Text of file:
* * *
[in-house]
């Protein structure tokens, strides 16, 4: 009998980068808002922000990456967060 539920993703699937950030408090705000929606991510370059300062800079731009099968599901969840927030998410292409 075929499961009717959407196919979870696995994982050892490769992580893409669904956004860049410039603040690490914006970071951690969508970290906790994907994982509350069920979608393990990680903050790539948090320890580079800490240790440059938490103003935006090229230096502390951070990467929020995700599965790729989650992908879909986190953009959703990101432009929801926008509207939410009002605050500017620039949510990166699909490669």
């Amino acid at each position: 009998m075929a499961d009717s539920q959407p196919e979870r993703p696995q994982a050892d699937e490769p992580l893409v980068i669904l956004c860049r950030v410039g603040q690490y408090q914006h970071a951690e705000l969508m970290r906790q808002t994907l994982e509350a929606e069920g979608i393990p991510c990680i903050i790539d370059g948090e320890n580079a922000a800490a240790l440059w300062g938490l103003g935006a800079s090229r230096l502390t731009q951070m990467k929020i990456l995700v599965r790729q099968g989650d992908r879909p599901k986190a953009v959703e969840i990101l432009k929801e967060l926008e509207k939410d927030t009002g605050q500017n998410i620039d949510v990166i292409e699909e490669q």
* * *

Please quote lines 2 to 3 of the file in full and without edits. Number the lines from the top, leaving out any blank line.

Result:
């Protein structure tokens, strides 16, 4: 009998980068808002922000990456967060 539920993703699937950030408090705000929606991510370059300062800079731009099968599901969840927030998410292409 075929499961009717959407196919979870696995994982050892490769992580893409669904956004860049410039603040690490914006970071951690969508970290906790994907994982509350069920979608393990990680903050790539948090320890580079800490240790440059938490103003935006090229230096502390951070990467929020995700599965790729989650992908879909986190953009959703990101432009929801926008509207939410009002605050500017620039949510990166699909490669």
């Amino acid at each position: 009998m075929a499961d009717s539920q959407p196919e979870r993703p696995q994982a050892d699937e490769p992580l893409v980068i669904l956004c860049r950030v410039g603040q690490y408090q914006h970071a951690e705000l969508m970290r906790q808002t994907l994982e509350a929606e069920g979608i393990p991510c990680i903050i790539d370059g948090e320890n580079a922000a800490a240790l440059w300062g938490l103003g935006a800079s090229r230096l502390t731009q951070m990467k929020i990456l995700v599965r790729q099968g989650d992908r879909p599901k986190a953009v959703e969840i990101l432009k929801e967060l926008e509207k939410d927030t009002g605050q500017n998410i620039d949510v990166i292409e699909e490669q």